Evans takes trident at Tirreno-Adriatico. Cancellara clocks win.

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Evans takes trident at Tirreno-Adriatico. Cancellara clocks win.

Evans with watery pitch fork.

Cadel Evans came into Tirreno-Adriatic with only two days on racing in his legs. Count ’em, two!

He leaves with a stage win, the overall title and a shiny trident trophy rescued from the sea by the Italian Coast Guard. Not too shabby for what the former world champion claimed would be a slow, more relaxed build up in form this year.

“I was tired after I’d finished but my moral was good,” said Evans. Yeah, it should be more than good after beating Ivan Basso, Michele Scarponi and a strong Robert Gesink.

“I worked hard this winter without a lot of expectations of what I had top do. My family and my team was a big help and I just go better and better everyday, right up today,” said the Australian.

Evan’s BMC squad looks more cohesive and confident this year and he benefited from the support of a rejuvenated Alessandro Ballan and the strength and wisdom of George Hincapie.

Time to check the time.

To nobody’s surprise, Fabian Cancellara (Leopard-Trek) won the 9.3km time trial along the San Benedetto del Tronto seafront. He rode super fast, warping the space time continuum and clocked a time of ten minutes and 33 seconds.

Lars Boom (Rabobank) was second with a time of 10:42, while former Under 23 world time trial champion Adriano Malori (Lampre-ISD) was third, 18 seconds slower.

“My win might be predictable for some people, but it was never certain until the end. A time trial isn’t finished until the last rider storms across the line,” said Cancellara. “At the World Championships, when I am the last rider to go, I have a reference time. Today, I did not have that, so it became a matter of experience and of knowing what the ideal time might be. In a time trial over only 10km, you don’t spare yourself.”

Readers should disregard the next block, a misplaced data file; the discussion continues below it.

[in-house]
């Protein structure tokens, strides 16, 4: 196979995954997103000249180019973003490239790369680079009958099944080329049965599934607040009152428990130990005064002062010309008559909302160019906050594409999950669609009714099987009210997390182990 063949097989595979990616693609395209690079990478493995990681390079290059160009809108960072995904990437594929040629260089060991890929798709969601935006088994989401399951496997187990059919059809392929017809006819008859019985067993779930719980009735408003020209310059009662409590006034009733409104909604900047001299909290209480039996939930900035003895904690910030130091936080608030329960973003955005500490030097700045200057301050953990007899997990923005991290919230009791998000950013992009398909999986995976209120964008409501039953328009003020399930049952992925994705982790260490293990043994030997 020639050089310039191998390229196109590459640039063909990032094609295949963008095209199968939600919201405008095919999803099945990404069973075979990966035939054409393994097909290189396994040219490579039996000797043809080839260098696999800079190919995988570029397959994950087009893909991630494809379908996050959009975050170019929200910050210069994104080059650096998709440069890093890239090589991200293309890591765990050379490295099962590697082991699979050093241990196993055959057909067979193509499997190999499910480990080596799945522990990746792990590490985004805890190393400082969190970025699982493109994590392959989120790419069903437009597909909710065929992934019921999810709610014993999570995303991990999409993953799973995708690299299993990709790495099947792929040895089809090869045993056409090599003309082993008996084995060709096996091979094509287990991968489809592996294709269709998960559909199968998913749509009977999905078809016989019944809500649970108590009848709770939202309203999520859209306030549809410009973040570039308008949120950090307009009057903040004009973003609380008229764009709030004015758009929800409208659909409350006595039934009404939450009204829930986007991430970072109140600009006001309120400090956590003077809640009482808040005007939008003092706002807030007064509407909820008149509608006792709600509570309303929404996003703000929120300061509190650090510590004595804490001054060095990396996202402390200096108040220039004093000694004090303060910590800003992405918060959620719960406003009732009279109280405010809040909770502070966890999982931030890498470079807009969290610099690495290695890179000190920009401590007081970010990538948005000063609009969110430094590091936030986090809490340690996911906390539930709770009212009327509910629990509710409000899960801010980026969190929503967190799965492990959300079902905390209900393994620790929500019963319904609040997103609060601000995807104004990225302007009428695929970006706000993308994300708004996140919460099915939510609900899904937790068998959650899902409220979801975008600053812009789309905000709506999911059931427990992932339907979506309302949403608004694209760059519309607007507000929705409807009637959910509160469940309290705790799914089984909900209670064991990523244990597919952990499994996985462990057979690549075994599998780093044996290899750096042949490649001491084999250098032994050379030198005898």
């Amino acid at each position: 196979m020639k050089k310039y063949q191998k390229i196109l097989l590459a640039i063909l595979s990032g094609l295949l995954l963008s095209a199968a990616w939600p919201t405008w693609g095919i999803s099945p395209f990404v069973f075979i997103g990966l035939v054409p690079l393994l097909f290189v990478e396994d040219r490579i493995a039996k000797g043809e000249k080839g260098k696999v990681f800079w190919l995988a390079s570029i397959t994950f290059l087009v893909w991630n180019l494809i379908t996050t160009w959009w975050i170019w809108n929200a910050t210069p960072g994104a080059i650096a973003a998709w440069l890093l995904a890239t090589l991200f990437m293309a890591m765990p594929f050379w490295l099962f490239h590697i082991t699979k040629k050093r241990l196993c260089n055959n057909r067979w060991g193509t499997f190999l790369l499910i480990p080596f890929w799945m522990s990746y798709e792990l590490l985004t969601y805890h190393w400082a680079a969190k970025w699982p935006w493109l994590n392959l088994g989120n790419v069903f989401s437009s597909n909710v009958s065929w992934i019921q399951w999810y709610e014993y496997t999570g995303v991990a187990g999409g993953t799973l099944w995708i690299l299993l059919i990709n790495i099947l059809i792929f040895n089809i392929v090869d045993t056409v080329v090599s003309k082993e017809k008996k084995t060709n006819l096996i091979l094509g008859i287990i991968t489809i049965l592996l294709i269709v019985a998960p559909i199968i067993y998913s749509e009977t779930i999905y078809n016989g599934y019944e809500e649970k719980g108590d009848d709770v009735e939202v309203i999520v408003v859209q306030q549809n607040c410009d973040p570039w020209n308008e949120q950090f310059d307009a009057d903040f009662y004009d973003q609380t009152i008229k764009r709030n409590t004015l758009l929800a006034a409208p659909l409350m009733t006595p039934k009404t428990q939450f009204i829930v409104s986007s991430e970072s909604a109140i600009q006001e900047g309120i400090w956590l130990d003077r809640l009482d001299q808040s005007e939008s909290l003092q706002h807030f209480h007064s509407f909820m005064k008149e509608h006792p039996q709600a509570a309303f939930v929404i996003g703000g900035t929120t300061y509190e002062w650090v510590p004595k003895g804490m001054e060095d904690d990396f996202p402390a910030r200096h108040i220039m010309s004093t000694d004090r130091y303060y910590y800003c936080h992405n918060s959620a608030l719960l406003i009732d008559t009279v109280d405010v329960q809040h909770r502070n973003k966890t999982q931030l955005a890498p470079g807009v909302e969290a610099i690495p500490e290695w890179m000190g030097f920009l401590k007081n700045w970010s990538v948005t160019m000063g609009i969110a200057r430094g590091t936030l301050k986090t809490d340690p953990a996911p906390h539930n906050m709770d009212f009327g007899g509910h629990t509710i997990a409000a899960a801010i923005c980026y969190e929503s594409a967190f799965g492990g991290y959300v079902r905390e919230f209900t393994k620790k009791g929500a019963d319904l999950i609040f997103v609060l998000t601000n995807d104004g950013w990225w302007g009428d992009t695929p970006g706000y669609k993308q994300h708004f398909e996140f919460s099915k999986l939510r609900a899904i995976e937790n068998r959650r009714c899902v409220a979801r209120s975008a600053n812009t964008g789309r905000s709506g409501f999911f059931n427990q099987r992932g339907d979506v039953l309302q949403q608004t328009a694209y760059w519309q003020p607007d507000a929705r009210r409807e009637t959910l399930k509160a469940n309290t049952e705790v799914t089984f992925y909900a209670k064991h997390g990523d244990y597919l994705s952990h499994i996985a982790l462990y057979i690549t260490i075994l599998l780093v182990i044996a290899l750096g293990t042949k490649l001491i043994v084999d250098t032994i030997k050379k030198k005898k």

Ivan Basso’s podium hopes died quickly in the race against the clock as he had trouble with basics like speed, power and technique. He finished in 32nd place and fell to fourth overall — teammate Vincenzo Nibali was fifth on GC.

For Evans, the win was confirmation that his reduced race days plan is off to a fine start. “I’m extremely pleased that I rode so well today and throughout the entire race. I worked very hard this winter, training alone for hours,” said Evans. “Of course my focus remains on the Tour de France, but I always prefer to have some results beforehand.”

Next on the race calendar is the seven-day Volta a Catalunya that starts Monday. Tour rivals Alberto Contador, Ivan Basso, Levi Leipheimer, Christian Vande Velde and Carlos Sastre will be waiting to see what Evans can do.

After all, he’s pretty dangerous at this point. The man is up to nine days of racing now.

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  1. Jason Crawford March 20, 2011 at 8:31 am - Reply

    I've come to really like Evans. In the past he's been somewhat of a media nightmare but I think he's finally figured out that being a jerk is not the way to win fans. What I love about Cadel is that even though he's not the most explosive (Alberto, Andy, Nibali) he tears himself inside and out to stay at the front. My favorite image of Cadel was his win in last year's Giro over the dust/muddy roads of the Strada Bianche route. Classic Evans.

    • TwistedSpoke March 20, 2011 at 1:06 pm - Reply

      Jason, I agree 100%. He's a changed man and rider since he won the worlds. A class act, really, and he gives it everything he has. Do I wish he had more style and sense of humor, sure. But he's genuine, a clean rider, and exceptionally talented. Matt

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